Mongo and jruby

What do you guys use to connect to mongo?

I found this: https://github.com/guyboertje/jmongo

Not sure if this is production worthy though?

In general any gem that has/requires connection pooling and threading
should be re-written for jruby right?

On Mar 12, 2012, at 4:44 PM, S Ahmed wrote:

What do you guys use to connect to mongo?

I found this: https://github.com/guyboertje/jmongo

Not sure if this is production worthy though?

In general any gem that has/requires connection pooling and threading should be
re-written for jruby right?

I was the original author of jmongo. When I stopped supporting it, it
was taken over by other folks in the Ruby community. I’m sure it’s a
solid project.

I originally wrote it because the mongo Ruby driver performed poorly
under JRuby. JMongo, being a thin wrapper around the official Java
driver, was much faster. However, a native Java extension for JRuby was
added to the official Ruby driver. Based on the benchmarks that were
important to me for my production use, the Ruby driver was faster than
jmongo.

I don’t know if that is still the case or not. I would highly recommend
that you benchmark the Ruby driver versus jmongo and verify the
performance.

Regarding your question about rewriting gems for JRuby if they use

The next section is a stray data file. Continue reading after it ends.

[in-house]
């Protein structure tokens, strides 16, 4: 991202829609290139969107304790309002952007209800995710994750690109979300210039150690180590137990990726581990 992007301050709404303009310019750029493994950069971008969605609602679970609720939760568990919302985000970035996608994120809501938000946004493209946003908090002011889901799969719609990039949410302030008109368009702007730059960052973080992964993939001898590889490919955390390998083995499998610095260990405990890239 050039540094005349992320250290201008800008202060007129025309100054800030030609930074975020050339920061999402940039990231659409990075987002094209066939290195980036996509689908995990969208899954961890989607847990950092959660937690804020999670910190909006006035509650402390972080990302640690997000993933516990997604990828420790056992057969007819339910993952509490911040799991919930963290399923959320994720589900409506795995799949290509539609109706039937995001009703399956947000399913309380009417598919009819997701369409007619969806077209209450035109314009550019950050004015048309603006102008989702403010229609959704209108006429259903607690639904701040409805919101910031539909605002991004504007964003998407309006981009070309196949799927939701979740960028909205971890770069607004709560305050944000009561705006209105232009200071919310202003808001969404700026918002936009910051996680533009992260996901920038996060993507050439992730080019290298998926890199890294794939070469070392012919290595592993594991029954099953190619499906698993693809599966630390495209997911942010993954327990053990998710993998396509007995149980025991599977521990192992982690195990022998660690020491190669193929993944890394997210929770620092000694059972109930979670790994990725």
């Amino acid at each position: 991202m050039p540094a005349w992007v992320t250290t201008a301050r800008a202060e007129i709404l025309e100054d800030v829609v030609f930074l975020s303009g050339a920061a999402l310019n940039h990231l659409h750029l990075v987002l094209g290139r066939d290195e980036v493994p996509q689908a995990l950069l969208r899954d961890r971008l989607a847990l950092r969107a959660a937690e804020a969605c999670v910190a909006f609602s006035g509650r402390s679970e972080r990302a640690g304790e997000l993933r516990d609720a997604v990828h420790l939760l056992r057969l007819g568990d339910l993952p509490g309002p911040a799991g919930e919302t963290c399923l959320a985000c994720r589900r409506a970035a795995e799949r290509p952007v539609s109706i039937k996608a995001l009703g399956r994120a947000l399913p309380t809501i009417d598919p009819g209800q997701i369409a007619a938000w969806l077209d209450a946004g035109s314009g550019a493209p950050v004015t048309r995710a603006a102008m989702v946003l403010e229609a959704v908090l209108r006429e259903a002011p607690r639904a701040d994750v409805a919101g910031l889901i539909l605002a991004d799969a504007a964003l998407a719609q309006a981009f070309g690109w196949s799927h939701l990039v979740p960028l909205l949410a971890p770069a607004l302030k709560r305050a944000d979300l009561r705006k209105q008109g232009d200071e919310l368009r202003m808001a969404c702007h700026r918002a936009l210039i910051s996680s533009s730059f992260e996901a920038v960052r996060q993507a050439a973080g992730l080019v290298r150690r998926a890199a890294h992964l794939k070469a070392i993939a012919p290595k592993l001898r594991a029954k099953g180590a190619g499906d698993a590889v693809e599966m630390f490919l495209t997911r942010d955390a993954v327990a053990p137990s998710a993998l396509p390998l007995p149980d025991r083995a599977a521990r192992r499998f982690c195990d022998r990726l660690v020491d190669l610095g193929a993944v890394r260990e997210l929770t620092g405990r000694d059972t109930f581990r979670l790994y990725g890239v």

threads, the answer is no, that is not necessary.

cr

Chuck, thanks for your reply (and work on jmongo).

I found this benchmark but havent’ tested things myself just yet:
http://pastebin.com/VArTHhyL

I’m actually stuck on how to go about setting the connection using the
mongo driver, can you show me how you set your db connection and then
how
you go about using it? (is it pooled?)

I just downloaded the mongo.jar and was going to use that, but if you
are
saying the ruby driver was good enough I’d rather stick with that for
now.

On Tue, Mar 13, 2012 at 2:13 PM, S Ahmed [email protected] wrote:

user system total real
~/dev/test/jruby>

Interesting results, thank for sharing them.

Could you please share how you modified the script on the connection
part using jmongo ?


Christian

Here are my results running the test 3 times, java mongo driver is way
faster (3x) for this specific benchmark:

~/dev/test/jruby>jruby mongo_bench.rb
user system total real
java driver (find) 5.962000 0.000000 5.962000 ( 5.963000)
ruby driver (find) 7.530000 0.000000 7.530000 ( 7.530000)